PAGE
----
exercise and diet

You cannot compare yourself to what you were when you were 17 and in high school. At that time you could eat whatever you wanted and still stay thin as a rail. Today, if you’re inclined to eating high-fat foods and sweet treats then no matter how much you work out, you cannot transform your body. The fact is that flat abs are made in the kitchen!

“Consume excess calories and you have to counterbalance them,” says Sara Haas, RDN, spokesperson for the Academy of Nutrition and Dietetics. “And it’s hard to get enough exercise in to undo the calories you’ll get in a double cheeseburger with French fries and a milk shake.”

Check out the ways to align your nutrition plan with your exercise routine to get well sculpted and toned body:

You’re not a professional athlete.

You cannot frequently eat fried chicken or pasta dinners if your exercise schedule comprises two-mile jog around the block. A calorically dense, high-carbohydrate meal or snack is OK for a competitive cyclist about to endure a 100-mile road race, for you it’s POISON!

Opt to eat a healthier form of chicken such as grilled or poached instead, and save the spaghetti for a post-race meal.

You won’t be able to hit your peak if you’re overdoing it with the wrong foods.

Reese’s Pieces and soda may give you a sugar high but will not supply you the energy you require to push through tough workouts. Also, if you’re eating high-fat foods in the evening, they’ll hamper your sleep, and will leave you too tired to go all out at the gym. For rapid recovery after a workout you need to consume a combination of carbohydrates and protein.

You won’t have the energy to exercise if you’re not eating enough.

A diet that’s super-low in carbs or calories is equally harmful to your workout plan as having a high fat one. A very restrictive eating plan, paired with hardcore exercise, could leave you leaning on muscle mass for energy, says McDaniel. If you’re not getting enough fat (fat-soluble vitamins, like vitamins A and D, and essential fatty acids, like omega-3s, in particular), you’ll not be able to produce energy and grow muscles.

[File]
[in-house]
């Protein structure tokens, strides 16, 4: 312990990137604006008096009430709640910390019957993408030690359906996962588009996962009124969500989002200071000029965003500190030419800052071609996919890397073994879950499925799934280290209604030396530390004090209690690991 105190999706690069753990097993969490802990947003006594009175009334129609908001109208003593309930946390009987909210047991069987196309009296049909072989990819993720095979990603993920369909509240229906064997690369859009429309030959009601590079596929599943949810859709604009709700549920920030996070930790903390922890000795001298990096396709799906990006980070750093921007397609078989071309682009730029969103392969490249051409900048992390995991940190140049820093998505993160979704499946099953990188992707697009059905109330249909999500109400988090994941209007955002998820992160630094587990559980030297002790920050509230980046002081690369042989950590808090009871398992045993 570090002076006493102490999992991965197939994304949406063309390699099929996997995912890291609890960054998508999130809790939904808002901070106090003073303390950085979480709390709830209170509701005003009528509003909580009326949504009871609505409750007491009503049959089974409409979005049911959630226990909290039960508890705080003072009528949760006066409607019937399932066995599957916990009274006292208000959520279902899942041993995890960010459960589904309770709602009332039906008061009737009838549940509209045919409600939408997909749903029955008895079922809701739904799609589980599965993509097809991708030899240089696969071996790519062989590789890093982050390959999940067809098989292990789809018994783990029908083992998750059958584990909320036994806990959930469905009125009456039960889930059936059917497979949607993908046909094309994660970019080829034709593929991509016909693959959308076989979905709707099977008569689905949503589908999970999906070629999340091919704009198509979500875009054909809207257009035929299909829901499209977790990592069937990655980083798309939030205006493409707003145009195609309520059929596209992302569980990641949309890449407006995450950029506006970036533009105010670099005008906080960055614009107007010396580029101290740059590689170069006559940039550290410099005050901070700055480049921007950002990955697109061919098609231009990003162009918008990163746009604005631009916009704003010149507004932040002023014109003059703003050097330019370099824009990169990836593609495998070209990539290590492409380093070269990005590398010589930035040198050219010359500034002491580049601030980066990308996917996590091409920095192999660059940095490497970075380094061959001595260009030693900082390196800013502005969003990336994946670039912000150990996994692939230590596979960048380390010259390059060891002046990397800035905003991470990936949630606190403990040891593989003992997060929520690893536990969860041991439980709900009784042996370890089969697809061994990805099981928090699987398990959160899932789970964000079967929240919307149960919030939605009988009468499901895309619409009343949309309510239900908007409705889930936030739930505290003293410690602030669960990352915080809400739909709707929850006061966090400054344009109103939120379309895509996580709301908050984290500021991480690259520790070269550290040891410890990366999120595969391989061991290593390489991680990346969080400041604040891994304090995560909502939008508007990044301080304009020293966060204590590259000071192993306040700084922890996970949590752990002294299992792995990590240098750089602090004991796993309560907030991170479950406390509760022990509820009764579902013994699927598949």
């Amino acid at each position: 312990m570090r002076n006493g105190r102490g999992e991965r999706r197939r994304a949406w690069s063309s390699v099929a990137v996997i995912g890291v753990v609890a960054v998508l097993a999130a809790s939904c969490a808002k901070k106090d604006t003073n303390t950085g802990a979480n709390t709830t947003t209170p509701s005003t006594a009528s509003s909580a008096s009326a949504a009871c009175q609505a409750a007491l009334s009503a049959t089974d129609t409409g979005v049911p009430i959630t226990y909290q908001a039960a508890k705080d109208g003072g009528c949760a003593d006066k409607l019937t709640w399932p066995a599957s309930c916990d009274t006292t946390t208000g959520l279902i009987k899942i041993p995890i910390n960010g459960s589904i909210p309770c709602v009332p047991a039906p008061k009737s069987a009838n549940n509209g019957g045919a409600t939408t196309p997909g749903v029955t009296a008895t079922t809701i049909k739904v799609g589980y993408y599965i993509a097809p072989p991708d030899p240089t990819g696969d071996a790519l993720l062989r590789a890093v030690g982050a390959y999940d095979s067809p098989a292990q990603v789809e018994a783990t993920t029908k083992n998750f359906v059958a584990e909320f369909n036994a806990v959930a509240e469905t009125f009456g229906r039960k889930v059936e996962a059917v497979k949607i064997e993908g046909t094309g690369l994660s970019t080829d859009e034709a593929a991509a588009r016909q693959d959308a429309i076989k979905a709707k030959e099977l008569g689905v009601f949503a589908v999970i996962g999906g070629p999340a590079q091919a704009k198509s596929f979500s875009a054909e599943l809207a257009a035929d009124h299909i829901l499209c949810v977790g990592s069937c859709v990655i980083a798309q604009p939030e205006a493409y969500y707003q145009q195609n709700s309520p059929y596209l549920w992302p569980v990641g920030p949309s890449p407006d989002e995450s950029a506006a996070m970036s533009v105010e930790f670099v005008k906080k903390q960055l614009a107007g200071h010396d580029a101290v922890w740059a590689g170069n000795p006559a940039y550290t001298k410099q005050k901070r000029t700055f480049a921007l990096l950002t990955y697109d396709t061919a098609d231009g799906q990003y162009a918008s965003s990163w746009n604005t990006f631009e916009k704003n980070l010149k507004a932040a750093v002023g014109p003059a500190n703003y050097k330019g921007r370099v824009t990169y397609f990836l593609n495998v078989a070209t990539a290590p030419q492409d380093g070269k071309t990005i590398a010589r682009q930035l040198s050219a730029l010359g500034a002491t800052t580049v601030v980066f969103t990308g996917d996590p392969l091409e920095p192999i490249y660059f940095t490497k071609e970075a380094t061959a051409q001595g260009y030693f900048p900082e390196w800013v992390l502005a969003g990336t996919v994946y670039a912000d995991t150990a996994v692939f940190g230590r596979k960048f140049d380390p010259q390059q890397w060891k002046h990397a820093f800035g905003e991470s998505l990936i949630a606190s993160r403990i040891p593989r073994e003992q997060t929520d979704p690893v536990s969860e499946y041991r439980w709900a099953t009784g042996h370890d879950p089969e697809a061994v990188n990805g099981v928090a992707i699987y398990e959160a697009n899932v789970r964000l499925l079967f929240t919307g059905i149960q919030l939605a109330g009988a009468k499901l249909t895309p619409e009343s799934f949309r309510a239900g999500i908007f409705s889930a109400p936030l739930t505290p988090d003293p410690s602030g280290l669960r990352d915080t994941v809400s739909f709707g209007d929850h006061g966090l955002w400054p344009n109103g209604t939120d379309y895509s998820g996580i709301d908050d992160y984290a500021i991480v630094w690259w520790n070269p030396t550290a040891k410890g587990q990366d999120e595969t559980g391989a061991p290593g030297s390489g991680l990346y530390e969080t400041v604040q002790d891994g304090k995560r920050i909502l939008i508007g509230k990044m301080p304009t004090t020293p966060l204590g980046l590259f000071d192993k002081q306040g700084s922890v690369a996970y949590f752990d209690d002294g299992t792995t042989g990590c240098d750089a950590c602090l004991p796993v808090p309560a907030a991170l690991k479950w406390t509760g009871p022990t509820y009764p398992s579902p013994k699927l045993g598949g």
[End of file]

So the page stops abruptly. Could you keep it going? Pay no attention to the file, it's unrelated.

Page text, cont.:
You won’t want to exercise.

Unhealthy food choices like too much fat, too many calories or not enough of either will kill your motivation to do exercise, and likely make you feel slow. “Diet and exercise are a feedback loop,” says McDaniel. “When you eat well, you are motivated to move, and when you move, you are more motivated to eat better.”

You won’t be able to tone your target areas.

If you’re consuming excess calories, & unable to burn them through workouts, they accumulate in various places of your body. “It’s dependent on your specific body type,” says Haas, “but generally, women tend to gain weight in the hips and thighs, while men pack it on around their midsection.” That calls for keeping a check on your diet, because to become truly toned, you’ll need to build muscle and burn more calories than you’re consuming at the same time.

You could get sick — or hurt.

Low-carb and low-fat diets can drain you mentally and badly impact the health of your heart, says McDaniel. “Following a chronic low-carb diet may lead to micronutrient deficiencies and increased inflammation throughout the body, which both make you more susceptible to injury,” she adds. As per studies not taking enough healthy fats lead to overuse injuries, such as stress fractures and tendonitis. Moreover, if you are teaming a low-fat diet with intense exercise, that can lower your immunity even further.